Previous research performed on other BMP heterodimers (specifically BMP2/7 and BMP2/6) found that heterodimers tend to be more potent activators of BMP signaling than their homodimer counterparts [35,36,37]. To determine whether this was true for the BMP2/GDF5 and BMP4/GDF5 heterodimers we tested signaling activity using the BRITER osteoblast cell line. The BRITER cell line has been engineered to express luciferase in response to BMP signaling via SMAD 1/5/9 . In this assay system, both the BMP2/GDF5 and BMP4/GDF5 heterodimers are potent signaling molecules with EC50 values of 1.7 and 1.1 nM, respectively (Fig. 2). In comparison to the BMP2, BMP4, or GDF5 homodimers, the heterodimers are significantly more potent with EC50 values approximately 3–5-fold lower than all homodimers (Fig. 2). Additionally, the BMP2/GDF5 and BMP4/GDF5 heterodimers signal more potently than cells incubated with molar equivalents of homodimeric BMP2 plus GDF5 or BMP4 plus GDF5 added in combination (Fig. 2). Furthermore, at higher ligand concentrations the heterodimers exhibited greater maximum signal than their respective homodimers.
Comparison between heterodimer and homodimer signaling in vivo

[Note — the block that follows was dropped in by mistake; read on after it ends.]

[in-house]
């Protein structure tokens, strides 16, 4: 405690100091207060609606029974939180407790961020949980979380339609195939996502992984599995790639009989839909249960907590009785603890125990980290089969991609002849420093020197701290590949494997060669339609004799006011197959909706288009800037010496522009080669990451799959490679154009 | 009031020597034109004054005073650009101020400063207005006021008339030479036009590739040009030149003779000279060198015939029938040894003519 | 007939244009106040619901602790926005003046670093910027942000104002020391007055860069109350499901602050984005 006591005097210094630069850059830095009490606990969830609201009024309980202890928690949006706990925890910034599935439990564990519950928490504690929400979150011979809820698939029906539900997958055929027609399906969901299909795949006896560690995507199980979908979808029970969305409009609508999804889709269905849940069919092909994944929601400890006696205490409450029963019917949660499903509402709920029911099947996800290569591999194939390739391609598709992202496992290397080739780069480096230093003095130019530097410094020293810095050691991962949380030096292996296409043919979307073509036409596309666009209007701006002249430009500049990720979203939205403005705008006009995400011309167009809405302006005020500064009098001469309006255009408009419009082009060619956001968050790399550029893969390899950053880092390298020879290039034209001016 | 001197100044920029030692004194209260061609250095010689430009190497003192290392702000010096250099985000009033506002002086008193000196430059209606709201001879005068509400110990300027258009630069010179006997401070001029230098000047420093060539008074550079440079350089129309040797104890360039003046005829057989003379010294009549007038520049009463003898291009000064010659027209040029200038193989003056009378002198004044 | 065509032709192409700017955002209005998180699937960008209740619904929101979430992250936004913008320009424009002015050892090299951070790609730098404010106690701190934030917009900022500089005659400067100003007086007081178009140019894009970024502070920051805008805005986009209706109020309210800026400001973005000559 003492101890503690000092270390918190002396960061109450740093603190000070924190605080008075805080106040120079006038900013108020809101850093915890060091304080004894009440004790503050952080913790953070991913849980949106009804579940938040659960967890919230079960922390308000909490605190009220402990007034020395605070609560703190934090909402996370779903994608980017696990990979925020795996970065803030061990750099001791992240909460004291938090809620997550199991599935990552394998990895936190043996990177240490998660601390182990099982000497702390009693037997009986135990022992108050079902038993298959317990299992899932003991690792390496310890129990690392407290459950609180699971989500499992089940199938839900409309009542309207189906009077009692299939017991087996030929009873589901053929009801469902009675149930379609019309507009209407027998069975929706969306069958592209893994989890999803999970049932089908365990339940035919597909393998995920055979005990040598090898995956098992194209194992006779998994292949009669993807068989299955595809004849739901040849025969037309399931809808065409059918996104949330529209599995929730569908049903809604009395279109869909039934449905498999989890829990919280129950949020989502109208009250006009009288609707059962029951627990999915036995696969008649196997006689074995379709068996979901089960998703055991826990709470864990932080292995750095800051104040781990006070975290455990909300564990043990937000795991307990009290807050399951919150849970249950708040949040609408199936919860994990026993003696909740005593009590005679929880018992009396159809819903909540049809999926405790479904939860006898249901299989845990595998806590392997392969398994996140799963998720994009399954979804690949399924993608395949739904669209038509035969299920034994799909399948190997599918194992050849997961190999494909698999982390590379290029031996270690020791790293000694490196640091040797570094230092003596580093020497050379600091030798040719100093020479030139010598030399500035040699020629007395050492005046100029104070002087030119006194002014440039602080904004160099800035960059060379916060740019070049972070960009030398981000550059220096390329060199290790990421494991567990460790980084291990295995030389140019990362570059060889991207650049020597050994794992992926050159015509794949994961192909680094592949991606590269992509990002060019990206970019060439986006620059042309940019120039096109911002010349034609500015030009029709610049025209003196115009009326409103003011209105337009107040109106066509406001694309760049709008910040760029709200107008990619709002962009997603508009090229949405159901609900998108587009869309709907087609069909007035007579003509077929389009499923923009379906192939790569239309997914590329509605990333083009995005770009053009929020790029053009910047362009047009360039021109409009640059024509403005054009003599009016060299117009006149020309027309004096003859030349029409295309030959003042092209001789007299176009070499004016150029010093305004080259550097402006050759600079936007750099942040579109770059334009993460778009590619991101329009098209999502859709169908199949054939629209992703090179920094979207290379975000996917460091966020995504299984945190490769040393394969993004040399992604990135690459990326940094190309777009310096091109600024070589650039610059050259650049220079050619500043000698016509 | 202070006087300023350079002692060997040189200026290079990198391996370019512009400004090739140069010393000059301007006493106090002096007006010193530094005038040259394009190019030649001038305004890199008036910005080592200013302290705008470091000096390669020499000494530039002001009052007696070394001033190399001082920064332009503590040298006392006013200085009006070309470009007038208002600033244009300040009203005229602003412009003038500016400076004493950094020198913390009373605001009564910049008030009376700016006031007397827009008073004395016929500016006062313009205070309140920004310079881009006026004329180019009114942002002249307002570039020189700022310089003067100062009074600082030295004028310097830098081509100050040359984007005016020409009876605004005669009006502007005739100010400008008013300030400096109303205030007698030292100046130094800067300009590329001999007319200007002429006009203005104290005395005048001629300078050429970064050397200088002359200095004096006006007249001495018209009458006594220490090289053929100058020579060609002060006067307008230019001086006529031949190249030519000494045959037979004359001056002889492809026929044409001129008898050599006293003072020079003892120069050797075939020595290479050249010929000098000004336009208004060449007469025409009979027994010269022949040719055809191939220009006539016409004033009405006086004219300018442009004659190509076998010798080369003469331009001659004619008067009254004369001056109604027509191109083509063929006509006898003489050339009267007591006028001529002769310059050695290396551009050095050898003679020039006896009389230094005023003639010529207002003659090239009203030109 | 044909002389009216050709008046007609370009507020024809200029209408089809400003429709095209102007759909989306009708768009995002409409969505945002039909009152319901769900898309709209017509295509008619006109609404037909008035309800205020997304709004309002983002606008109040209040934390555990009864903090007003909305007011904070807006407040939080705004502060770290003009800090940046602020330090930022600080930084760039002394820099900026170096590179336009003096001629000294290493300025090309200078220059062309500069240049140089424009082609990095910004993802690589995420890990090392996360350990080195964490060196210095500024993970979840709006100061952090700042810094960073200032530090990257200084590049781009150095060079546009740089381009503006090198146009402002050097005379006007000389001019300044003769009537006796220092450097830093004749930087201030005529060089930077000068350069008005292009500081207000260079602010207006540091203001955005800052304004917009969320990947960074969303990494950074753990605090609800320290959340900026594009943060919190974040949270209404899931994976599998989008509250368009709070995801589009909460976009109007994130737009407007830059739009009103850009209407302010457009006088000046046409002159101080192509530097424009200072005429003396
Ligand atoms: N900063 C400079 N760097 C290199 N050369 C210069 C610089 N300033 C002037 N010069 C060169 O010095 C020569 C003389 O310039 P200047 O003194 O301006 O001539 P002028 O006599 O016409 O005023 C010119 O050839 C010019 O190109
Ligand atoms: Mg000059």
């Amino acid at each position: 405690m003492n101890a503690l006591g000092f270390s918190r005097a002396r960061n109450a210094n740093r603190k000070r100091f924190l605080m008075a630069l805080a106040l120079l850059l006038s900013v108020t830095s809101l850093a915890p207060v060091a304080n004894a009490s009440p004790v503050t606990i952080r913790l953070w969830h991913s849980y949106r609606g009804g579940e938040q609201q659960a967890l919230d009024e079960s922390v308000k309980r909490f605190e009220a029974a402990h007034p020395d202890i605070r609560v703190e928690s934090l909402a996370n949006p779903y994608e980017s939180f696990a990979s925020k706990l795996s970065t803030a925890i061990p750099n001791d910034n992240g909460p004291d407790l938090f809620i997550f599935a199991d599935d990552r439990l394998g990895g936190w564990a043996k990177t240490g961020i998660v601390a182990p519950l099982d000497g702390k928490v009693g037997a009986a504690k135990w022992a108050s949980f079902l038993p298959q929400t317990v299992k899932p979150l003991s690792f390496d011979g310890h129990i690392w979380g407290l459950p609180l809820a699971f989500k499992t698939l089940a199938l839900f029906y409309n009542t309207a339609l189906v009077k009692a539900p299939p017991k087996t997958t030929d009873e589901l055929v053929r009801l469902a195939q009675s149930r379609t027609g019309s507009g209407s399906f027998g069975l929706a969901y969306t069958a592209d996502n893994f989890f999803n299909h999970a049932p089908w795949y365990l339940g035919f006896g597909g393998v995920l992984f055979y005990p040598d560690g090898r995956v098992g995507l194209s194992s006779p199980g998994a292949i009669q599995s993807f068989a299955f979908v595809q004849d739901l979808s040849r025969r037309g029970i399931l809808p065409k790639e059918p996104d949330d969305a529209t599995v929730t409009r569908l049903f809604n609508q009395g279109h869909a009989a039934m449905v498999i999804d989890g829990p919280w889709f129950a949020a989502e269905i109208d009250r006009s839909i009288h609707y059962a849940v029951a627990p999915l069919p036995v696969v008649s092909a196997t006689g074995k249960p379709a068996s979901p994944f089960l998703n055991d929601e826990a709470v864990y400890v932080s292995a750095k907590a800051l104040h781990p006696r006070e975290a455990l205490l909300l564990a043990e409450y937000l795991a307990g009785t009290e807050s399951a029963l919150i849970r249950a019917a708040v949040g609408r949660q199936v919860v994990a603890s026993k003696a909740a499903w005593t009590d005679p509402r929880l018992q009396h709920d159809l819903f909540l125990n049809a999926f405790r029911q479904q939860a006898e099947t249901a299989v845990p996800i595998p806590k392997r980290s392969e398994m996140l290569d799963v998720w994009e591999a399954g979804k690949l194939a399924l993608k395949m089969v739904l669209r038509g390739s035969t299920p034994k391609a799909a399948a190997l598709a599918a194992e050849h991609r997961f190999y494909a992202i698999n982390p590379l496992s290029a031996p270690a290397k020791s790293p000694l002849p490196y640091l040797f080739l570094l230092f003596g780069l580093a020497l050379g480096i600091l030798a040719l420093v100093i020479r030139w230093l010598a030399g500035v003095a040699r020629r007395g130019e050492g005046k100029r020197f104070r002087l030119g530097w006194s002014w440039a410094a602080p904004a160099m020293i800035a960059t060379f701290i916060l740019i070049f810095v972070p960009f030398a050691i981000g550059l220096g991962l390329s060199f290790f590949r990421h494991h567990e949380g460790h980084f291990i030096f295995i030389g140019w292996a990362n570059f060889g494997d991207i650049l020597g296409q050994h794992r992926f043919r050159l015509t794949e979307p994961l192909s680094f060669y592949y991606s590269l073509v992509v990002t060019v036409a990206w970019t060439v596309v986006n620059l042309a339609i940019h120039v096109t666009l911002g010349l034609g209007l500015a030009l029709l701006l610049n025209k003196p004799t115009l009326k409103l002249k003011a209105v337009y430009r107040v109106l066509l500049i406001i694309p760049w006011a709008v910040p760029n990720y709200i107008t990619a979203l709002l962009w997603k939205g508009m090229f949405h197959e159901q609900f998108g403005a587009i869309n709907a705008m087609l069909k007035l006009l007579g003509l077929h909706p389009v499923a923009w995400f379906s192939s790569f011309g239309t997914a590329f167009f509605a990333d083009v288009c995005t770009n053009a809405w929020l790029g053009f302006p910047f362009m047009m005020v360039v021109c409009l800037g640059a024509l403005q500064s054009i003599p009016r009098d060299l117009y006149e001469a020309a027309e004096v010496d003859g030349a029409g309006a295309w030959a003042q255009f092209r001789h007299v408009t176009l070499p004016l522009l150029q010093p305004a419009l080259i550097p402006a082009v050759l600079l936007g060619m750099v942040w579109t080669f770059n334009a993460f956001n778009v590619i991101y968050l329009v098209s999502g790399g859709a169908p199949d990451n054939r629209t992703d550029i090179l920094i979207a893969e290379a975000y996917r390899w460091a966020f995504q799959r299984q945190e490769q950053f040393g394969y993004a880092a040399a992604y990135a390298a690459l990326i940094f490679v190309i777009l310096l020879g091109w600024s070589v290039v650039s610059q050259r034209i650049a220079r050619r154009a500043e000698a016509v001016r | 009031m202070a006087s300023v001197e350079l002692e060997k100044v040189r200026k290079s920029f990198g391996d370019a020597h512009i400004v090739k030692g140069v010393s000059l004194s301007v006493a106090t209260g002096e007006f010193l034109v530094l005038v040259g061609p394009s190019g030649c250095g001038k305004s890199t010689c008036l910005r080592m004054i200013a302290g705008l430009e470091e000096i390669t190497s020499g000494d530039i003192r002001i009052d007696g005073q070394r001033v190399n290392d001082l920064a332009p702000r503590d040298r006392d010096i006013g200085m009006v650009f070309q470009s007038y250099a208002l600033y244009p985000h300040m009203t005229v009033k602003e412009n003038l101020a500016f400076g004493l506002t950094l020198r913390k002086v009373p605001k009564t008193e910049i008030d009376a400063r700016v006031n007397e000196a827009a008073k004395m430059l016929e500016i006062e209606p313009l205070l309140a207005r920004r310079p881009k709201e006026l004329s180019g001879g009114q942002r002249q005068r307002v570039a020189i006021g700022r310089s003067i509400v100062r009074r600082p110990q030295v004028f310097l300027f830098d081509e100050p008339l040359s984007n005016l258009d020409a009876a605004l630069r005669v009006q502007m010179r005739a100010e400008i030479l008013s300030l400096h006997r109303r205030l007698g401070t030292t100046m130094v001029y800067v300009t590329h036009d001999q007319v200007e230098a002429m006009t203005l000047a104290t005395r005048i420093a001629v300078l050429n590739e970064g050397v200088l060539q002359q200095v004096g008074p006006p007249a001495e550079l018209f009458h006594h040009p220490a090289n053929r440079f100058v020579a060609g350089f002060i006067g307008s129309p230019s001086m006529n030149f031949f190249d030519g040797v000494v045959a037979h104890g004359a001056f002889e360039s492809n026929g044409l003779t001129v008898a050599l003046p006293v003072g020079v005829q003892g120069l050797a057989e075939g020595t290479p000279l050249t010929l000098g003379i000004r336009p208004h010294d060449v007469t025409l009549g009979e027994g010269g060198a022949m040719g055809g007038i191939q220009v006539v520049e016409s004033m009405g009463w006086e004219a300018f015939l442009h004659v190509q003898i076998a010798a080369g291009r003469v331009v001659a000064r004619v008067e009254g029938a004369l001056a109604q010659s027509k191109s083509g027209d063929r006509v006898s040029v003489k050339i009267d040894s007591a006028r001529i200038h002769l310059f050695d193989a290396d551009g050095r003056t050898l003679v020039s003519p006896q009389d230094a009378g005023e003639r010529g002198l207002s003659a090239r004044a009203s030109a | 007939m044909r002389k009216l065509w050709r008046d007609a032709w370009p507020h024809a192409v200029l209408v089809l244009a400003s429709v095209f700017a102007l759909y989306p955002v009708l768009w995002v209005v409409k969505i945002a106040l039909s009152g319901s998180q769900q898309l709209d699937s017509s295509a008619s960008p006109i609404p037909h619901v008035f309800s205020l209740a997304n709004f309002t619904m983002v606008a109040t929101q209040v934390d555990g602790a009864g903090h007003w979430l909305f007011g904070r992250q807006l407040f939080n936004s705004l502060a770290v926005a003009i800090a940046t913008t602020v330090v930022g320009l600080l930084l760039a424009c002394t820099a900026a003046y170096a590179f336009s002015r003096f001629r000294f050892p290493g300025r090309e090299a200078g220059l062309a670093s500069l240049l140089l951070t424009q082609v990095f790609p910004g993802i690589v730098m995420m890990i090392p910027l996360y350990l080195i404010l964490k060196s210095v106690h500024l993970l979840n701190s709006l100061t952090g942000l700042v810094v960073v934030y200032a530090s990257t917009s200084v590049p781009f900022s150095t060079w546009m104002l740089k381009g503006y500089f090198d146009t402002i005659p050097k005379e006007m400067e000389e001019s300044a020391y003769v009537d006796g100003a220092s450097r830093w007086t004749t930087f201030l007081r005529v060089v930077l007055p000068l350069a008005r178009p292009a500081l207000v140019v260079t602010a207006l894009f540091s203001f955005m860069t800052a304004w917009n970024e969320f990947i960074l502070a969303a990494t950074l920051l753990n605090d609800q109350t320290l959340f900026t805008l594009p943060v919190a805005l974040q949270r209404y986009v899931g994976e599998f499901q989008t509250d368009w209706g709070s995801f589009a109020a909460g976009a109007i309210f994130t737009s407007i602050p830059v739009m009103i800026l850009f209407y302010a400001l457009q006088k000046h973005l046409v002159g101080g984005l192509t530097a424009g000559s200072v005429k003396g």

Having determined that the BMP/GDF heterodimers induce BMP signaling more potently than their component homodimers in a cell-based assay, it was important to determine whether these findings could be validated in an in vivo model more closely replicating a complete biological system. The role of BMP signaling in the patterning of the embryonic body axis in Xenopus laevis is extremely well characterized, and perturbations caused by aberrant signaling have been frequently used as an assay system to measure signaling activity in vivo [49, 50]. Accordingly, we used a Xenopus development assay to measure the activity of BMP homodimers versus heterodimers. Recombinant ligands or a vehicle control were microinjected injected into the blastocoel of Xenopus blastula and permitted to develop for ~46 h until they reached the tadpole stage, stage NF37, when they were scored for ventralization. First, a dose-response experiment was performed to determine the minimal effective dose eliciting a phenotype with minimal lethality; extremely ventralized embryos arrest at gastrulation and subsequently die (Fig. 3A). Embryos injected with 0.15 pmol and 0.5 pmol protein were blindly scored using the dorso-anterior index (DAI), which can measure the degree of aberrant embryonic ventralization . In this scoring system, a score of 5 indicates normal development and a score of 0 indicates the most severe degree of ventralization (Fig. 3D).